That's kind of sad - too bad they have to die so soon. But if we had an Enterprise class starship, it would be able to go out and service these various telescopes. Come on, people! We can get it started - and maybe finished - in our lifetime. It's closer to reality than you may think! Read about it here:

Edward Furey: 06/18/2013 04:04 CDT

I think that should be Fomalhaut, not Formalhaut (no "r"), at least if we're talking about alpha Piscis Austrinis.

Jason Davis: 06/19/2013 10:24 CDT

Thanks Edward, I made that correction. - Jason

Bob Ware: 06/19/2013 11:14 CDT

Thanks Jason for the report. I saw this on the NASA releases yesterday but they did not have the ESA link to the images. The galactic pancam is really nice as are the other images. The Andromeda galaxy in far infrared really shows it's age.quite vividly. As for Z's point, he is right about building the Enterprise. We really do need an Interplanetary Cruiser of that size. I don't think they can build all of the features they want at first but their approach is feasible and an Interplanetary Cruiser can easily come of it. For now the Orion program will be able to handle the servicing needs at L2 and other L points as needed. The double edge razor here is that to have Orion do science missions we need to sacrifice long term science to get science thus restart science later and hope the next generation will be able to carry on starting at our current level. That is most likely, unlikely. So to build the Interplanetary Cruiser, mankind needs to do this collectively like the ISS was built but with one major difference in construction. That would be the design must be done as one piece (that is 1 design company) and so assembled like the ISS, in modules. This really needs to be done as Z said. The spacecraft we are now playing with cannot do the role of DSE (Deep Space Exploration) as it needs to be done. The U.S. gov't proved with Orion that they are incapable of doing DSE correctly. Orion is a 4 crew S/C (spacecraft) down from the original 8 crew design. Gov't financial leadership based upon investment for the well being of their citizens is a concept they don't get. The proof in that statement is that we are building more 'bombs' than we really need to defend against the nut jobs thus not building the Interplanetary Cruiser. A fleet of these would be very nice.

Zorbonian : 06/22/2013 11:27 CDT

Yes, I am fed up with the incessant partisan bickering in our government, and as Bob said, our government is oblivious to how financial leadership based upon investment should work. It would open up entire new areas of invention, innovation and economic opportunity and prosperity. The buildtheenterprise website really is worth checking out. There are links to other cutting edge technologies, including an "active" form of shielding by creating a mini-magnetosphere (such as that which surrounds earth, only on a much smaller scale) to protect against cosmic radiation.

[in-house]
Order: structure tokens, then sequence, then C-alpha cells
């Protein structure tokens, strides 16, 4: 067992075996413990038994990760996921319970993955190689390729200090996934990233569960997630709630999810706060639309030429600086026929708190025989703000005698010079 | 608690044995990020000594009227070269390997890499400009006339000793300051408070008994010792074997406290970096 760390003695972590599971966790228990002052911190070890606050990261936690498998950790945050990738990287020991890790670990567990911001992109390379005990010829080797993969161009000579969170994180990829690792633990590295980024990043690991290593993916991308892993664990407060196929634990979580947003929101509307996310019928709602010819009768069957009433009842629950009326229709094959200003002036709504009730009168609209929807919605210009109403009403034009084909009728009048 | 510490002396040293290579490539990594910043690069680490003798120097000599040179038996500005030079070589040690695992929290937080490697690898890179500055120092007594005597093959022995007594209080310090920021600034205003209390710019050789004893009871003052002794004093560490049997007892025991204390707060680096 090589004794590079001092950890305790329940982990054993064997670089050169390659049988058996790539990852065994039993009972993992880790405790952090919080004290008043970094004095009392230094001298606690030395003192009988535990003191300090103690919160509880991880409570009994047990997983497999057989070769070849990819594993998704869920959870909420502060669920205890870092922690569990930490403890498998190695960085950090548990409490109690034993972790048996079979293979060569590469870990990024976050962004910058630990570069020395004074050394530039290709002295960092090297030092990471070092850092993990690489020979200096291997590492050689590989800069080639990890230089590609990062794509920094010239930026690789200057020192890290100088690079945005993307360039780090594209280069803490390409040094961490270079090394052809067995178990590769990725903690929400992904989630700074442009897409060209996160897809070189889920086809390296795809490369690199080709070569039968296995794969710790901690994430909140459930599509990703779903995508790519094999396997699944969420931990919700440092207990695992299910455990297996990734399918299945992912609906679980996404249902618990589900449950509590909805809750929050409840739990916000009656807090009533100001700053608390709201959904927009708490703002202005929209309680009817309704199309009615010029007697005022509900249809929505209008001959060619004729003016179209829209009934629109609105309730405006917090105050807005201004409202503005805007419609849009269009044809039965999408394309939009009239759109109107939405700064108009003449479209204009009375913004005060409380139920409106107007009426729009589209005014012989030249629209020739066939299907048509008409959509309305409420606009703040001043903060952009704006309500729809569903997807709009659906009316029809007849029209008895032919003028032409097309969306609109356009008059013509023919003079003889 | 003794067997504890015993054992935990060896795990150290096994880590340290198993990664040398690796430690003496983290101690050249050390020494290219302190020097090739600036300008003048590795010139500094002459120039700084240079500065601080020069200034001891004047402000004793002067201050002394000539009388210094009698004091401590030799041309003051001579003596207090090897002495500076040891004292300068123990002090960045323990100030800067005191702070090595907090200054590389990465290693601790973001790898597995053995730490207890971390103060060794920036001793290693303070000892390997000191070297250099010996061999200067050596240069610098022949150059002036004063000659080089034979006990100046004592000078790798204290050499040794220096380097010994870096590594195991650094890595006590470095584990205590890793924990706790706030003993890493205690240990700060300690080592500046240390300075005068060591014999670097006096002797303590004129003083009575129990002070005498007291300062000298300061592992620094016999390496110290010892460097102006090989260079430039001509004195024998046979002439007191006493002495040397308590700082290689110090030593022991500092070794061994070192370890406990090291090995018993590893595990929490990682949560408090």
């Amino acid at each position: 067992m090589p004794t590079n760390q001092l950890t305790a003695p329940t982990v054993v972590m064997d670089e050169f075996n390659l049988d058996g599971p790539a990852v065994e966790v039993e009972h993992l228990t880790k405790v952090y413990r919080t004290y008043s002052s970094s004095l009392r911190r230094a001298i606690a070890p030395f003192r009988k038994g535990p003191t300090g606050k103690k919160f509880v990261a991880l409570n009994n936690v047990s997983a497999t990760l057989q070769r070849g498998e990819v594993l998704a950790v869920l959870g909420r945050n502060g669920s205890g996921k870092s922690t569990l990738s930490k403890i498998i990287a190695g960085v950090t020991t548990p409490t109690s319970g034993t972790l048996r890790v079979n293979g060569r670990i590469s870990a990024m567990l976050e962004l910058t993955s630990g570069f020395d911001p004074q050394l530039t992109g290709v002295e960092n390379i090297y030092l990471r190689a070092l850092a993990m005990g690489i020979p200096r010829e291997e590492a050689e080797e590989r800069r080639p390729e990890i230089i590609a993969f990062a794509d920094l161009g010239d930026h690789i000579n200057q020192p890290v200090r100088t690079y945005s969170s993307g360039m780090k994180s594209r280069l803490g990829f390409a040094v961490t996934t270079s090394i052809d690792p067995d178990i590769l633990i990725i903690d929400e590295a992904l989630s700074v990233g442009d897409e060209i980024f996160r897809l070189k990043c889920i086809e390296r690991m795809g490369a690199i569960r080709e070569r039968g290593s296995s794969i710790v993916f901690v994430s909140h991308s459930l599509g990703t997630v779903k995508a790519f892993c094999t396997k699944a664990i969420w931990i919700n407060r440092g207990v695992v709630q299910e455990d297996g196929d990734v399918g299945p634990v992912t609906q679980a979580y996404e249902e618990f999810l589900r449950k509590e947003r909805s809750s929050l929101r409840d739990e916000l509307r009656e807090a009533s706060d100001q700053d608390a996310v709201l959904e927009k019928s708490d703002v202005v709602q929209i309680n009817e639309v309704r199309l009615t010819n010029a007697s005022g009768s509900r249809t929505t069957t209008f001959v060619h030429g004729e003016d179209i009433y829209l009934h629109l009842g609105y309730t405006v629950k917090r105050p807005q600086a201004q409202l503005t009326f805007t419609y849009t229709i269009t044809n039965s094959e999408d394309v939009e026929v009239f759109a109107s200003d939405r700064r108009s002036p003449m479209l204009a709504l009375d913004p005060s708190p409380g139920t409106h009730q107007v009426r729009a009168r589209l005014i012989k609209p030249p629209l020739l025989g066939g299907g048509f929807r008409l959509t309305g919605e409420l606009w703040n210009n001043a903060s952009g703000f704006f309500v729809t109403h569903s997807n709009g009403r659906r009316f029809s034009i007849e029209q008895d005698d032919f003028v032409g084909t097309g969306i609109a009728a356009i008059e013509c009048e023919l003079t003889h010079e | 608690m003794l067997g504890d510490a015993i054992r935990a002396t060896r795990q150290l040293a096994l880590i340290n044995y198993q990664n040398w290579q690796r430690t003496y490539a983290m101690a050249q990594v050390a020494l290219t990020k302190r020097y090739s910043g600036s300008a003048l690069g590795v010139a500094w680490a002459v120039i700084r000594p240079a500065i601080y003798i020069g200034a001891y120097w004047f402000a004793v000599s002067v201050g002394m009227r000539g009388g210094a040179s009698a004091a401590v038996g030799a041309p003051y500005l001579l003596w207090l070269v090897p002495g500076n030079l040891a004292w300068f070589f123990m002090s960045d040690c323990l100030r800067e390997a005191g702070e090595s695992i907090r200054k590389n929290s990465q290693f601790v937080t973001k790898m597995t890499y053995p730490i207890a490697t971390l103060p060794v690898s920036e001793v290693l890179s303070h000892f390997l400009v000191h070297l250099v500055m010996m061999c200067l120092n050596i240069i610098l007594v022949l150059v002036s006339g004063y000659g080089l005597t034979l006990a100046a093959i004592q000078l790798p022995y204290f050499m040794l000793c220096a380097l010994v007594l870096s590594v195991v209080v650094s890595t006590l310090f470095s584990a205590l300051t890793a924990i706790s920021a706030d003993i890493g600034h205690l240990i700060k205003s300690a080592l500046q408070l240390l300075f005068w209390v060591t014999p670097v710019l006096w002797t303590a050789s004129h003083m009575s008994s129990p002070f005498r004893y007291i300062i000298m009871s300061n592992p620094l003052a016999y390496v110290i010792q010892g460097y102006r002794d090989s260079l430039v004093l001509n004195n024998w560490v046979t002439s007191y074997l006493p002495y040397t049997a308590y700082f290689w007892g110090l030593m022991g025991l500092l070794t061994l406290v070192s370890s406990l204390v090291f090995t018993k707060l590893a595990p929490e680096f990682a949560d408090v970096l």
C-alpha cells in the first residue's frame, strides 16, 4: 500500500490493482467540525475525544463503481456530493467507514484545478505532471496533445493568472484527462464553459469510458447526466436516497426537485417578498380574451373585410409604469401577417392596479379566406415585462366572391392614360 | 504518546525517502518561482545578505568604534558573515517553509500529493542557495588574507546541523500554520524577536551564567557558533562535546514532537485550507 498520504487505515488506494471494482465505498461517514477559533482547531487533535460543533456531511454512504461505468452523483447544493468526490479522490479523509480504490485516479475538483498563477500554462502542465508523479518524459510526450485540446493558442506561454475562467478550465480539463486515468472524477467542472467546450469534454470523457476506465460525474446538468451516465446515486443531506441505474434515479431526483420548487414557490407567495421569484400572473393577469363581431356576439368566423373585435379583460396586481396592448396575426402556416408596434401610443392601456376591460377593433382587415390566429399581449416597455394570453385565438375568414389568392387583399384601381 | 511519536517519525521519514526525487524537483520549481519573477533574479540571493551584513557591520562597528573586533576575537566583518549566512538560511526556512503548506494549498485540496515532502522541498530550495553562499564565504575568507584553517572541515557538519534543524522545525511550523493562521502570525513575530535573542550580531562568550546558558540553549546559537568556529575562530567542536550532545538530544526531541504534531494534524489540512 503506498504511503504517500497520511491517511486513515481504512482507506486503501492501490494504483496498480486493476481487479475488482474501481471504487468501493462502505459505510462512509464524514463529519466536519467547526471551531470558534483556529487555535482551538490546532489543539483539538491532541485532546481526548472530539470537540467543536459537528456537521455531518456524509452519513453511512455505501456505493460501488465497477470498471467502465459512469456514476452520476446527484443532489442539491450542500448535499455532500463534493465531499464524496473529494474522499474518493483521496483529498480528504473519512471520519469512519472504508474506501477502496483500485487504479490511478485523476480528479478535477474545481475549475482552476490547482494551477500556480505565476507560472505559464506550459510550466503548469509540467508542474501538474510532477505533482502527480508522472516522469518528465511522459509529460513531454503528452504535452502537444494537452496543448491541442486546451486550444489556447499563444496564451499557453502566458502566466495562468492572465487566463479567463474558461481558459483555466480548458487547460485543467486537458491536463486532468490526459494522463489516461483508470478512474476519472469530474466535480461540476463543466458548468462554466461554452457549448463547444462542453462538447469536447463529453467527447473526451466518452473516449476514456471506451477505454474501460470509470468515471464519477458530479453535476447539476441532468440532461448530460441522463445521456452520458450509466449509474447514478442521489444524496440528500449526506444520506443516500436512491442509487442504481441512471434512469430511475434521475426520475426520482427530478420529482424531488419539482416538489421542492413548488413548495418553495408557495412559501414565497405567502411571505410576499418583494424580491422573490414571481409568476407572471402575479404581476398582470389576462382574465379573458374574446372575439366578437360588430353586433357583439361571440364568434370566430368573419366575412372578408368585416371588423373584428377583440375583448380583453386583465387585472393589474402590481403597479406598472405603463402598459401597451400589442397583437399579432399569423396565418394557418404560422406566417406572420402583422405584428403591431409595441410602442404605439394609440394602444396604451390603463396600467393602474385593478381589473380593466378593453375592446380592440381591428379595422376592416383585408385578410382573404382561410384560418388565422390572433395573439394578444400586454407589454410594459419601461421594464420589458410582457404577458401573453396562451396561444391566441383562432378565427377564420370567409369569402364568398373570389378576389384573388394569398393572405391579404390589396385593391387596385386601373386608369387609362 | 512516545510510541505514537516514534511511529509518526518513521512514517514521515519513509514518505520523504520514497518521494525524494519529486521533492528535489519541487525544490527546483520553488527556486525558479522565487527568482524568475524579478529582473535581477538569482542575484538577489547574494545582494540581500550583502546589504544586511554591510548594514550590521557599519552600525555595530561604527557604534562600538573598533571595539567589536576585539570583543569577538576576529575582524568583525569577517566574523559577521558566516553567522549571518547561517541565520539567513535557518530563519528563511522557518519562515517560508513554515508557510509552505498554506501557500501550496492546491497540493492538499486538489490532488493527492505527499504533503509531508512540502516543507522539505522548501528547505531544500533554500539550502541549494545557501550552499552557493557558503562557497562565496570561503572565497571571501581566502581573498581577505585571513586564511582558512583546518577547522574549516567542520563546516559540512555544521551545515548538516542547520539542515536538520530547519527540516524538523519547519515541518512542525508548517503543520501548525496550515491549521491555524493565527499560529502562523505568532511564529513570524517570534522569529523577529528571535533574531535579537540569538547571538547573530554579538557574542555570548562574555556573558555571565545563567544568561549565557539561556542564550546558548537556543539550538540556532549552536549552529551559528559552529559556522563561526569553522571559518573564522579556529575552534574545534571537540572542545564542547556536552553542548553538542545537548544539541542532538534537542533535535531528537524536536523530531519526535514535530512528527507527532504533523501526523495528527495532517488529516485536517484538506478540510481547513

Bob Ware: 06/24/2013 10:40 CDT

Well said Z. I have never wanted to say this but due to my personal situation it may be time to make this allusion. Basing this upon Z's statement "There are links to other cutting edge technologies, including an "active" form of shielding by creating a mini-magnetosphere...", I have in experimentation in the early 1990 created a magnetic deflector shield (by accident only). I only noticed this when some dust particles were blown into the mag. field and bounced off of it. Electronic charging to strengthen the field would be the way to make this work quite well. Then you could deflect larger particles/objects. Yes it's Star Trek but it's also reality and a start just as is the cloaking device which was invented at Duke University in Durham, NC. I think it was 2005 or 2006. That prototype is not perfect but you cannot see what is hidden. If you know that to look for you can see see the boundaries of the field. At some point that will be corrected by someone.

Leave a Comment:

You must be logged in to submit a comment. Log in now.
Facebook Twitter Email RSS AddThis

Blog Search

Planetary Defense

An asteroid or comet headed for Earth is the only large-scale natural disaster we can prevent. Working together to fund our Shoemaker NEO Grants for astronomers, we can help save the world.


Featured Images

Jupiter in approximate true color during Juno perijove 4
Bill Nye at LightSail 2 pre-ship review
LightSail 2 and Prox-1
LightSail 2 pre-ship review team photo
More Images

Featured Video

Class 9: Saturn, Uranus, and Neptune

Watch Now

Space in Images

Pretty pictures and
awe-inspiring science.

See More

Join The Planetary Society

Let’s explore the cosmos together!

Become a Member

Connect With Us

Facebook, Twitter, YouTube and more…
Continue the conversation with our online community!